Substream - sub_gw_impact_regions

  1. back to all global warming and energy subjects

  2. 19-08-2004 eco nws - global warming - impact - regions - europe hit first - report - eea - European winters will disappear by 2080 and extreme weather will become more common unless global warming across the continent is slowed, warns a major new report. Europe is warming more quickly than the rest of the world with potentially devastating consequences, including more frequent heatwaves, flooding, rising sea levels and melting glaciers, says the European Environment Agency (EEA) document, launched on Wednesday. The changes are happening at such a pace that Europeans must put in place strategies to adapt to an unfamiliar climate, the researchers write, although they stress the importance of the Kyoto Protocol in cutting greenhouse gas emissions. (newscientist)

  3. 03-02-2005 eco nws - global warming - impact - regions - africa - asia - Africa and South Asia - are likely to be the regions worst-hit by climate change a few decades from now, according to projections unveiled here on Wednesday at an international conference on global change. / Two most-vulnerable regions picked out on the second day of the scientific forum on climate change were Africa and South Asia. The predictions are that higher global temperatures will change rainfall patterns there, adding to already acute water stress or alternatively boosting the risk of flooding and mounting a huge challenge to poor countries. (news24)

  4. 03-02-2005 eco nws - global warming - impact - regions - 150m refugees - Global warming will boost outbreaks of infectious disease, worsen shortages of water and food in vulnerable countries and create an army of climate refugees fleeing uninhabitable regions, a conference here has been told. The scale of these impacts - the theme of the second day of the major scientific forum on global warming - varies according to how quickly fossil fuel pollution is tackled, how fast the world population grows and how well countries adapt to climate shift. But a common expectation is that widespread misery awaits the planet a few decades down the road. According to a study quoted by Rajendra Pachauri, chairman of the UN's top scientific authority on climate change, by 2050 as many as 150 million 'environmental refugees' may have fled coastlines vulnerable to rising sea levels, storms or floods, or agricultural land too arid to cultivate. In India alone 30 million people could be displaced by persistent flooding, while a sixth of Bangladesh could be permanently lost to sea level rise and land subsidence, the study says. (cape times)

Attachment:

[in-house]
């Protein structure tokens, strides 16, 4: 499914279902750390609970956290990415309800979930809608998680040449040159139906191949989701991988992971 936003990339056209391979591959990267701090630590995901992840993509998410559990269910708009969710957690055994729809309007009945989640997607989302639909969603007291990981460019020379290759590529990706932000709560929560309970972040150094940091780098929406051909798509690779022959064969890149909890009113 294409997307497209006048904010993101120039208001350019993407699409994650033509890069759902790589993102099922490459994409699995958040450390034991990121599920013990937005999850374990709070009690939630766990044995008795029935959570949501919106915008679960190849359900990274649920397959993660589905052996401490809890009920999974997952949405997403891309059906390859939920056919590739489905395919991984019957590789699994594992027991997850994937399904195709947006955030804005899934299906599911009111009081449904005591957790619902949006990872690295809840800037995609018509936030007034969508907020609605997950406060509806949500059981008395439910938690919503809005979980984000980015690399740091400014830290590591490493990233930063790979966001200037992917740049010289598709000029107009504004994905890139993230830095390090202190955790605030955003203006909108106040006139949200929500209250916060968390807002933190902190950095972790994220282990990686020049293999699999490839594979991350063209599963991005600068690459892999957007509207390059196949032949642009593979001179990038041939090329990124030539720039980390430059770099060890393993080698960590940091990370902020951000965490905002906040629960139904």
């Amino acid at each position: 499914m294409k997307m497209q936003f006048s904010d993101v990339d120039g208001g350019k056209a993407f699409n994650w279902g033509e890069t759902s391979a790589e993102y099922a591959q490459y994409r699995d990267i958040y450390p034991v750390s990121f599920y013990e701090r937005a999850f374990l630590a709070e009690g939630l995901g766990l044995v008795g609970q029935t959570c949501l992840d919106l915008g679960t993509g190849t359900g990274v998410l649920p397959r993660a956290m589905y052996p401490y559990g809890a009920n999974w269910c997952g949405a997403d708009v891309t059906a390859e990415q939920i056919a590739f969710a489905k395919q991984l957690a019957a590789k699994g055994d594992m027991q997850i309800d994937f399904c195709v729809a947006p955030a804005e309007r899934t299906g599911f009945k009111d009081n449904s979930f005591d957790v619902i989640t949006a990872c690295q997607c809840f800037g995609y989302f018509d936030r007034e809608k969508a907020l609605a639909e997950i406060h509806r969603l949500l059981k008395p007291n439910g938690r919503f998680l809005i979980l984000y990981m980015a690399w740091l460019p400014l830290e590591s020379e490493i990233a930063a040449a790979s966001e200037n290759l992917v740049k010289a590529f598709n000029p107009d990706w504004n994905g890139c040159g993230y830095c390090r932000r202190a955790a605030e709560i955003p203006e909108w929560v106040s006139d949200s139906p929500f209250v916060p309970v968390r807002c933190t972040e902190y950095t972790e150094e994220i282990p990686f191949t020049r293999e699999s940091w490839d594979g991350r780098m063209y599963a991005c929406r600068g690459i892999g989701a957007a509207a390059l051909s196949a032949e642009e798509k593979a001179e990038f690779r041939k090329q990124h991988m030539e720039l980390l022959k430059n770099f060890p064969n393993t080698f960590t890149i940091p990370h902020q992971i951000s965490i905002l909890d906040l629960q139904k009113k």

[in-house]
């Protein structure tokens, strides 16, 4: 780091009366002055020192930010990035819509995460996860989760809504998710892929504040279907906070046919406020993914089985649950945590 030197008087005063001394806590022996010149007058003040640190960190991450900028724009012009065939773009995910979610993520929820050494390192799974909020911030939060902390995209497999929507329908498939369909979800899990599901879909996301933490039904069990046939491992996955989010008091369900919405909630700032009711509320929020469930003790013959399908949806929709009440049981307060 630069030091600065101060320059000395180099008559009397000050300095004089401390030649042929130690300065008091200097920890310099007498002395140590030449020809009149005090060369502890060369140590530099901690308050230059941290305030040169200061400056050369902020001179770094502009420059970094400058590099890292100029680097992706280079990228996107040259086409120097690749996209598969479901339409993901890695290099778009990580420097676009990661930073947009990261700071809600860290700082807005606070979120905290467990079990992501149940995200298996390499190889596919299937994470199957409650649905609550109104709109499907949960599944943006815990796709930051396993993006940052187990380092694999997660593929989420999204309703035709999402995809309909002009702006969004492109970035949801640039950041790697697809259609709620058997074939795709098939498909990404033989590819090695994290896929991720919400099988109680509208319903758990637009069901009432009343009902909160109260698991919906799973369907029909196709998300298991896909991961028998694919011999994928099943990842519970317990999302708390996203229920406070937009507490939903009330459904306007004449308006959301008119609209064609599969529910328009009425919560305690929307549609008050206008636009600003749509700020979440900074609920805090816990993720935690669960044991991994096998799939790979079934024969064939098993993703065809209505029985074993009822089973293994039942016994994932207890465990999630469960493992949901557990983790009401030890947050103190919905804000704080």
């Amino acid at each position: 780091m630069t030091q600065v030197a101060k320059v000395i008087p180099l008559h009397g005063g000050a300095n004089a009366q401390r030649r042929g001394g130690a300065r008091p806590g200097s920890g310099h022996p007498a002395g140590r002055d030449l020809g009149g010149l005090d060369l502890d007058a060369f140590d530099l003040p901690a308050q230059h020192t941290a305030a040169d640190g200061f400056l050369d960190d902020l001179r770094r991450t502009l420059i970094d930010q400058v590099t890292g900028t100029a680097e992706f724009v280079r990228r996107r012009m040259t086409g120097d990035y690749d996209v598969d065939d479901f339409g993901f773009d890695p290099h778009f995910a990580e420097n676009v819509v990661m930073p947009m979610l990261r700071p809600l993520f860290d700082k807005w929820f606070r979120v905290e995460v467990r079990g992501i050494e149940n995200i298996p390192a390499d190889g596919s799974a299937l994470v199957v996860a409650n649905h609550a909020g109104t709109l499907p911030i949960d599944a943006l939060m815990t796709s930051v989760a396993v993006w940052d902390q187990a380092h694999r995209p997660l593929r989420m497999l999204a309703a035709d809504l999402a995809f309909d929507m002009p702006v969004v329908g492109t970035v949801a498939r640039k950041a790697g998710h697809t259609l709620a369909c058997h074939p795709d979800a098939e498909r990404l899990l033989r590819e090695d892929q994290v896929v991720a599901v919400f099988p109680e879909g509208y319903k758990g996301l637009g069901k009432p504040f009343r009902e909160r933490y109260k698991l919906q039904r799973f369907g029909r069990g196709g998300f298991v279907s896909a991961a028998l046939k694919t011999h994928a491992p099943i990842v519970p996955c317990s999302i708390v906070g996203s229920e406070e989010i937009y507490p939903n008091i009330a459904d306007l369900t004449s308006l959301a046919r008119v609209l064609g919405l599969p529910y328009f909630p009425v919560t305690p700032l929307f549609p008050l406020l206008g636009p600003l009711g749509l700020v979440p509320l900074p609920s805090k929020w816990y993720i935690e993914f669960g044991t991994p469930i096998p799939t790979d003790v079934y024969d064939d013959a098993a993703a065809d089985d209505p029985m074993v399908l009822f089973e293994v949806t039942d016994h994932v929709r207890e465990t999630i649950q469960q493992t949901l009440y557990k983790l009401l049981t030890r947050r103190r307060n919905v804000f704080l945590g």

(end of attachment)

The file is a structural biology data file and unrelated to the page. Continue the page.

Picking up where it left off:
5. 05-04-2005 eco nws - global warming - impact - regions - africa - kilimanjaro - JOHANNESBURG - Mount Kilimanjaro is drying up. Climate change, coupled with widespread deforestation of the slopes, is melting the ice and snow that has crowned Africa's highest peak for more than 11,000 years, dramatically altering the surrounding ecosystem. Scientists warn most of the glaciers may be gone by 2020. 'The situation on Kilimanjaro is only one of the situations around the world that will only get worse unless we take concerted action in the next five to 10 years,' said Jim Walker, co-founder and chief operating officer of The Climate Group, a leadership coalition of governments and companies committed to addressing climate change. Shifts in the world's climate can often have dramatic results. Walker said scientists have already started seeing a decrease in the amount of water supply to the remote lowland areas around Kilimanjaro, which will likely generate a whole range of impacts on rural communities. 'The burning of fossil fuels is happening in the developed world; the areas that are going to bear the brunt are the areas that are the least responsible for the problem,' Walker told IRIN. The startling environmental shift on Kilimanjaro, which straddles Kenya and Tanzania, illustrates Africa's marked vulnerability to climate change. African economies are overwhelmingly agriculture-based, and highly susceptible even to minute variations in temperature and rainfall. For example, while farmers in the developed world can often make up for short rainy seasons by using man-made water sources, Africa's farmers often labour without the most basic of irrigation systems. Burdened by decades of underdevelopment and impoverishment, the agricultural industry so crucial to African economies is now increasingly crippled by periodic droughts. 'What would be a handleable problem in the United States of America simply wouldn't be a handleable problem if it happens in Rwanda,' said Bob Scholes, a global change researcher at the Council for Scientific and Industrial Research in Pretoria, South Africa. In addition to its high environmental impact, climate change in Africa is made even more dire by the continent's limited resources. The capacity of most African nations to respond to rapid environmental changes is diminished by infrastructures and budgets already strained by a multitude of competing challenges. (earth hope)